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Recently heralded as ‘a great lost Scottish talent and one of our finest ever blues players’, Andy Gunn’s inspirational return to the music scene was proclaimed, in his own undeniable style, by the acclaimed 2015 album Miracle of Healing.

Andy’s truly original, intuitive and soulful playing has drawn comparisons to Stevie Ray Vaughan and Jimi Hendrix. He has shared the stage and billing with some big names too –  highlights of his career this far include supporting Buddy Guy at The Queens’ Hall, jamming with Albert Collins and backing Geno Washington at the first Belladrum Festival.

Andy pays tribute to his parents for the gift of his first guitar at an early age, and to his mother’s rock’n’roll collection for leading him to Blues masters like Lightening Hopkins and Muddy Waters. This early development formed a precocious talent –  Andy’s first band Jumpin’ the Gunn were signed by Virgin Blues Label, Point Blank, and they travelled to Memphis just as he was leaving school. This early experience gave Andy the enviable opportunity to exchange riffs with Al Green’s rhythm section and Pop Staples, to name a few. Here a progressive talent developed into a prodigious style which led to Andy being ranked as a world class talent.

When Andy returned to Scotland, a new chapter in his career began. He played alongside The Sensational Alex Harvey Band, with members of Gary Moore’s Midnight Blues Band, Martin Stephenson, and toured with 4 times British Blues best harp player Errol Linton. However, The US soon called again and Andy went on a voyage of musical discovery touring New York, Chicago, Memphis, Nashville and New Orleans, jamming with many great musicians, igniting the music scene and sparking the comment ‘damn, I didn’t know they picked cotton in Scotland!’.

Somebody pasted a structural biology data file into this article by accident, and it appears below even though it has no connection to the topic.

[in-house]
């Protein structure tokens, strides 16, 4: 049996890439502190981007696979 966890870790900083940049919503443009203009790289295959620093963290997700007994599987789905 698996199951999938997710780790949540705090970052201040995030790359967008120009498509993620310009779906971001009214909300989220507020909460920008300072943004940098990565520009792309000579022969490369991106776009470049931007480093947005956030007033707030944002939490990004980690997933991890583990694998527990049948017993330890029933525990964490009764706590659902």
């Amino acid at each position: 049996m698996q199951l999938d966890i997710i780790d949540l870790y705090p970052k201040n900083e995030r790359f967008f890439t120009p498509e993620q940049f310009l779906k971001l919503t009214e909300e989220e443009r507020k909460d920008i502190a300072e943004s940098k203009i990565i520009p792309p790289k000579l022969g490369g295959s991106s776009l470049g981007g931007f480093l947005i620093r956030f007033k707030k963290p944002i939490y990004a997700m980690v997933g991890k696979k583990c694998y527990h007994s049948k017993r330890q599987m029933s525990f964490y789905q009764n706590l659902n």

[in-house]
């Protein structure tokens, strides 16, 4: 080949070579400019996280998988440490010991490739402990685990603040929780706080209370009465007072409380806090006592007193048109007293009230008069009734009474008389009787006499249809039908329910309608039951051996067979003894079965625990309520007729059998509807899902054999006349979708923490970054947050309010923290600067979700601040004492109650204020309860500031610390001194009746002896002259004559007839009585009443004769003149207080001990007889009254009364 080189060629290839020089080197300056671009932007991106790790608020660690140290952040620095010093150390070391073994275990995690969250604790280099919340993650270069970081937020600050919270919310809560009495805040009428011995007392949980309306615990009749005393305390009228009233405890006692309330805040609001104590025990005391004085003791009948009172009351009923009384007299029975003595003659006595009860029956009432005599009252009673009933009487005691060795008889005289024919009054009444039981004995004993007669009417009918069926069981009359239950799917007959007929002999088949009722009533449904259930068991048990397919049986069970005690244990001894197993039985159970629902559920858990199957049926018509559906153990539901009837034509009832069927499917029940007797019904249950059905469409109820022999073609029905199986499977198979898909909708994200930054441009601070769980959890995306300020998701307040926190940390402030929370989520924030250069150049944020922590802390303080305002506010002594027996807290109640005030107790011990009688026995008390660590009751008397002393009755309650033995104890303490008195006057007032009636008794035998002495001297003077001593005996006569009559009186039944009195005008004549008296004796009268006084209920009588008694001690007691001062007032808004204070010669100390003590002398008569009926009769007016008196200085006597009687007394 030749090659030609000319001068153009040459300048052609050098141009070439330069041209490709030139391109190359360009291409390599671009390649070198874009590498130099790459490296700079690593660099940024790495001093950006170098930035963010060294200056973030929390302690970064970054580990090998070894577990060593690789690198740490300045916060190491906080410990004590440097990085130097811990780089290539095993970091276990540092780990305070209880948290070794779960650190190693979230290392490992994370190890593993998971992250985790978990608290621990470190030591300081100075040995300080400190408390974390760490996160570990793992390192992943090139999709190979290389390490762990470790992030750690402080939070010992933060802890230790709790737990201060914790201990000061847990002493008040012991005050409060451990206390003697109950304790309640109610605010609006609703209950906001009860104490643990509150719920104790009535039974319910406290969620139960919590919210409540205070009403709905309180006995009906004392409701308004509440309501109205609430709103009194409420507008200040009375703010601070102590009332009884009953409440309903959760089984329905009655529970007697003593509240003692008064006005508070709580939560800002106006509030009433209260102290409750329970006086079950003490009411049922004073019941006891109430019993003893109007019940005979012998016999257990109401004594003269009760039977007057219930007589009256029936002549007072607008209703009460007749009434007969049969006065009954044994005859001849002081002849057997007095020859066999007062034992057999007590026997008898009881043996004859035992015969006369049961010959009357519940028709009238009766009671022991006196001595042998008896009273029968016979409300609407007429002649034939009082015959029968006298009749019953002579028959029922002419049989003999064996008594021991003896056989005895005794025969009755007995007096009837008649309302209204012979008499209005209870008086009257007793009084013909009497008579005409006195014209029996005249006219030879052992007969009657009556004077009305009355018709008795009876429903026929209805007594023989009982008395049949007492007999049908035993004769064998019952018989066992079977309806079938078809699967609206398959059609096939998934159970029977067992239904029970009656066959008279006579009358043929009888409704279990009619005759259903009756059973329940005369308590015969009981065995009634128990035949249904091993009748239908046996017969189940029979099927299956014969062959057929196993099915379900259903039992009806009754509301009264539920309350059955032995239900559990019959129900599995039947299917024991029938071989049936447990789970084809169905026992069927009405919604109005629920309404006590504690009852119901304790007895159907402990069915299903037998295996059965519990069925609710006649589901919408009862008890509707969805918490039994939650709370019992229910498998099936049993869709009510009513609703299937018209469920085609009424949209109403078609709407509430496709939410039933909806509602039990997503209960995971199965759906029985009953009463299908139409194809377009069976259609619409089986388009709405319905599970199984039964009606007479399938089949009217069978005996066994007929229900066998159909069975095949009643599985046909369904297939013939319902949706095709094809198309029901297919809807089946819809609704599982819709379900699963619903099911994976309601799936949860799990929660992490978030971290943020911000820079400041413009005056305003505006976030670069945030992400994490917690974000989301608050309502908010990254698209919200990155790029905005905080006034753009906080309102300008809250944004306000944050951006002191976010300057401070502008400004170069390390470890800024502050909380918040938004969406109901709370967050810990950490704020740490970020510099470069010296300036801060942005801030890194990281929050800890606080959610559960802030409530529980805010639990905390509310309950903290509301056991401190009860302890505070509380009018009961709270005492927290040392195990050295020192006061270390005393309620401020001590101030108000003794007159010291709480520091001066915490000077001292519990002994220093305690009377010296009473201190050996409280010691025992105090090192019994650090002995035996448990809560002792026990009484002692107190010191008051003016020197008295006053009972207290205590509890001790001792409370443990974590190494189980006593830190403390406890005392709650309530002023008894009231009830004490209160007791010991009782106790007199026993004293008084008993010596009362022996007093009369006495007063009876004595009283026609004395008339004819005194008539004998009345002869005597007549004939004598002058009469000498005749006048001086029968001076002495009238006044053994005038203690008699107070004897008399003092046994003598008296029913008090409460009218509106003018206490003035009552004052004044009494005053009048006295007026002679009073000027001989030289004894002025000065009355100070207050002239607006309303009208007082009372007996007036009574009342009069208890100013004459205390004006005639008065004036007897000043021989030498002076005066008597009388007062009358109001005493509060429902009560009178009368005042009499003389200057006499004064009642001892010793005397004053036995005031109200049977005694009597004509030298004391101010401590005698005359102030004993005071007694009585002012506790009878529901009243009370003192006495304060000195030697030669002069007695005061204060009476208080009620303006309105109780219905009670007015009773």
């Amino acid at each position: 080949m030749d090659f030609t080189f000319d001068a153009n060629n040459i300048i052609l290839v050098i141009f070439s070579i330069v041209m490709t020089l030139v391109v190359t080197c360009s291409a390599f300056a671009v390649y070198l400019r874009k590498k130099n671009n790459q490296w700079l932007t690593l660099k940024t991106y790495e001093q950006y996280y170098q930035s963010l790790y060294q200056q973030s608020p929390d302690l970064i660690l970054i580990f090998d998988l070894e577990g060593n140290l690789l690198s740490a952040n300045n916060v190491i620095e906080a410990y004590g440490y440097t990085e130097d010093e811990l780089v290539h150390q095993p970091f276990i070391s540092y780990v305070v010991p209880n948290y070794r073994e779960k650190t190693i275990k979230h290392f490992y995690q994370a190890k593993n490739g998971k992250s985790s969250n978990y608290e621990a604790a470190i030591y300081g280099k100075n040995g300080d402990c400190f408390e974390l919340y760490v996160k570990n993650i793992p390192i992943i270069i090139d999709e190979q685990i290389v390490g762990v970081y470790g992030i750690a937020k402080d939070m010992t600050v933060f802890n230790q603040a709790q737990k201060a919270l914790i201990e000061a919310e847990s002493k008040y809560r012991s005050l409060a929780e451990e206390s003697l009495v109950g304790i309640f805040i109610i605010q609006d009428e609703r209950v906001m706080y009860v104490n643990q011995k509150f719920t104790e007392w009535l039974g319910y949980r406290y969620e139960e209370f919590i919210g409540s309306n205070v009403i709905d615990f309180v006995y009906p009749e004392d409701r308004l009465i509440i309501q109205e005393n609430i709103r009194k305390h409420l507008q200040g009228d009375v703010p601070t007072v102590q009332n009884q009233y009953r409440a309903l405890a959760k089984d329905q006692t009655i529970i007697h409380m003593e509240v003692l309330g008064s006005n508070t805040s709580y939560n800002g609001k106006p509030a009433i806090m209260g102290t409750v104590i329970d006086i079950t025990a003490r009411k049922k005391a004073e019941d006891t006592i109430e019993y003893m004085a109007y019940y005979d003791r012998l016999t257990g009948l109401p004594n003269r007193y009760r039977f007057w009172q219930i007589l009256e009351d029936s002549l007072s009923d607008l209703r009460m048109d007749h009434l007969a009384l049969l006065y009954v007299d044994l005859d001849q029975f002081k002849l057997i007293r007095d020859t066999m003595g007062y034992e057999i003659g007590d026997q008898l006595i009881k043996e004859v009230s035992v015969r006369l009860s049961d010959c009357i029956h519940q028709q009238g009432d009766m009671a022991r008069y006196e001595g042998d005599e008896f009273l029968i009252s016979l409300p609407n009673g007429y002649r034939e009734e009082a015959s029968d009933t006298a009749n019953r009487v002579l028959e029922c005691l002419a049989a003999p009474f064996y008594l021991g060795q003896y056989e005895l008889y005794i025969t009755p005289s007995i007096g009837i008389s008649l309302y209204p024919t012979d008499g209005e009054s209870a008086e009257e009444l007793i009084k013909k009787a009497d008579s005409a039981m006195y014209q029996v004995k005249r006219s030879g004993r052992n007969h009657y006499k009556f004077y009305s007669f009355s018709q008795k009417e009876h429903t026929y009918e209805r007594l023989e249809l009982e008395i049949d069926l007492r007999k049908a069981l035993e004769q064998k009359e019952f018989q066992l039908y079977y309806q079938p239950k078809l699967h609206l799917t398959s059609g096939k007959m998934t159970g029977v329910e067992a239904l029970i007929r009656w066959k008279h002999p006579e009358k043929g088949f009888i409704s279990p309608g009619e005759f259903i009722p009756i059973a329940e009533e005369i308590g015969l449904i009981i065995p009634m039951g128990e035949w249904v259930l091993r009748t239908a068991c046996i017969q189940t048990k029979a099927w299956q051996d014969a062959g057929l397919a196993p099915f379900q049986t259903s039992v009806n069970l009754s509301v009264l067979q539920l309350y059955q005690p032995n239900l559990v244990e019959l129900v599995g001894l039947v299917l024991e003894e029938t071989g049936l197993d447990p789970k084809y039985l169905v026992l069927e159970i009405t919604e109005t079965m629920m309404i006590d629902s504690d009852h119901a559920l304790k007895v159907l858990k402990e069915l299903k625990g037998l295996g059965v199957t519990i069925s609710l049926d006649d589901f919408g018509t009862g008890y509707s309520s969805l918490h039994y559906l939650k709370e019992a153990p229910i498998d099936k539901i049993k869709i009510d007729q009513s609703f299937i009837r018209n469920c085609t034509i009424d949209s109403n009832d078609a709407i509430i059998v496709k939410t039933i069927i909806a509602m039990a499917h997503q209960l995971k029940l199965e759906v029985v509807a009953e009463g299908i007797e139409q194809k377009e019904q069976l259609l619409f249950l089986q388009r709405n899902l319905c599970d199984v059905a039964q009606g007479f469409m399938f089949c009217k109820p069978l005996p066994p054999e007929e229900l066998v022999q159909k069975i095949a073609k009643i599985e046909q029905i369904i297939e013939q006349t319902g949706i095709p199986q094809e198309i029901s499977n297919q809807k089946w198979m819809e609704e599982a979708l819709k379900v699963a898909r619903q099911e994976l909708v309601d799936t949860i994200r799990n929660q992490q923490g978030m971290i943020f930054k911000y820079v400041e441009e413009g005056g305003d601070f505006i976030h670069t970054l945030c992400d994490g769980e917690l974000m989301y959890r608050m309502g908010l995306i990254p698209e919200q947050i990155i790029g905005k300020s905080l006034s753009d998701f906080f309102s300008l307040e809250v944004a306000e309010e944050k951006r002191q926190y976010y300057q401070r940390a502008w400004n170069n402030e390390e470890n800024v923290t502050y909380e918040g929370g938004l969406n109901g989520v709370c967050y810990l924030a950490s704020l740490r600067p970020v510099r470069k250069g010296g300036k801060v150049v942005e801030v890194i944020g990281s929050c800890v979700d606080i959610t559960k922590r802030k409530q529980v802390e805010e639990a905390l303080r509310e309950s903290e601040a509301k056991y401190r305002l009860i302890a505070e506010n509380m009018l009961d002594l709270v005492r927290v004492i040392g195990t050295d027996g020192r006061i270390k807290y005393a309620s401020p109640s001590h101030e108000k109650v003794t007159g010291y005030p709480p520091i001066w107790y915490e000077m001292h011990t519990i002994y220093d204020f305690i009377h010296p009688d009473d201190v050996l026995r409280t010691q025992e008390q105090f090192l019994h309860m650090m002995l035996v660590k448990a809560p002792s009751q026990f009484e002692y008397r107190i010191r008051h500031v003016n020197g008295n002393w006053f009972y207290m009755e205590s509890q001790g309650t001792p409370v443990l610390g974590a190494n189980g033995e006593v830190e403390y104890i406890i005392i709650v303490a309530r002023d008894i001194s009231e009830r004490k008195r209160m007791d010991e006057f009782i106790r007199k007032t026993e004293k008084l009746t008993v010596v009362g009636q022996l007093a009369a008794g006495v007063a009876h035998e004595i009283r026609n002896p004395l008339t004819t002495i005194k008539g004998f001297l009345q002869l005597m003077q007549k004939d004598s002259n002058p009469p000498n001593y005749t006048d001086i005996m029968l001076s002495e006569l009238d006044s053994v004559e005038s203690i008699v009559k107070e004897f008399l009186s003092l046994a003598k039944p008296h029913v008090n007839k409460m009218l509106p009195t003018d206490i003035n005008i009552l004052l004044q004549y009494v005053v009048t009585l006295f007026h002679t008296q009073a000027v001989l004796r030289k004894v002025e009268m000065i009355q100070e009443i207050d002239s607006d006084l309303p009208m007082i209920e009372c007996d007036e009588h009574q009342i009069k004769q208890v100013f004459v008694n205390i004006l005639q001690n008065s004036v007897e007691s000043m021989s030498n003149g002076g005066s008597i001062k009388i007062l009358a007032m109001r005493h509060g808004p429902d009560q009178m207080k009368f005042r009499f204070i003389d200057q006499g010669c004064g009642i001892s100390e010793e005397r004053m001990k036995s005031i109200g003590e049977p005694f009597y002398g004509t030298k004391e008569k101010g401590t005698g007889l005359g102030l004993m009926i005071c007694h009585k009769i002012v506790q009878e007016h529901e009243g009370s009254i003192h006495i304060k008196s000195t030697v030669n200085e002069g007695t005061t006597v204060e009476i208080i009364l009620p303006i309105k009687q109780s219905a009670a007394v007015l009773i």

However, not everything has been gifted to Andy, and this explains his lost years. When Rob Ellen wrote ‘Andy Gunn is the blues’, he was referring to the deep personal tragedies that have affected Andy’s life and health. Born with haemophilia, as a child, Andy was one of the patients affected by blood products contaminated with Hepatitis C and HIV via the clotting medication Factor 8. For many years, Andy campaigned to bring justice for his fellow victims of the contaminated blood scandal. These protests eventually helped to bring ex gratia payments to the bleeding disorder community.

Andy kept the campaign activities separate from his music, but both were sustained alongside many specialist treatments, which have included overcoming cancer twice.  However, his desire to play and the strong support he has received from fellow musicians has resulted in an unstoppable musical energy. With great thanks to Martin Stephenson, the years lost to illness manifested as Miracle of Healing, which was produced during Andy’s second battle against cancer. Here, his intelligent articulation of personal tragedy, wealth of experience and unique talent shows, in Ellen’s words, why ‘Andy is a true guitar great of the old school and a living blues legend of the modern age’.

However, although Andy can articulate the blues like no other, his optimism, style and astounding talent means seeing him perform is an electrifying, uplifting and unforgettable experience. When Blues Britain described Andy’s music as ‘a resounding triumph over adversity’, they were exactly right.  The Andy Gunn Band goes from strength to strength, playing gigs throughout Scotland, the North of England, and recently taking the stage at Perth Southern Fried Festival and Belladrum.

In addition to Miracle of Healing, Andy has recorded the albums Flip Flop Kinetics, Bonar Bridge Sessions, and Regional Variations. His fifth album, the highly anticipated ‘Too Many Guitars To Give Up Now’ is due for release late 2017.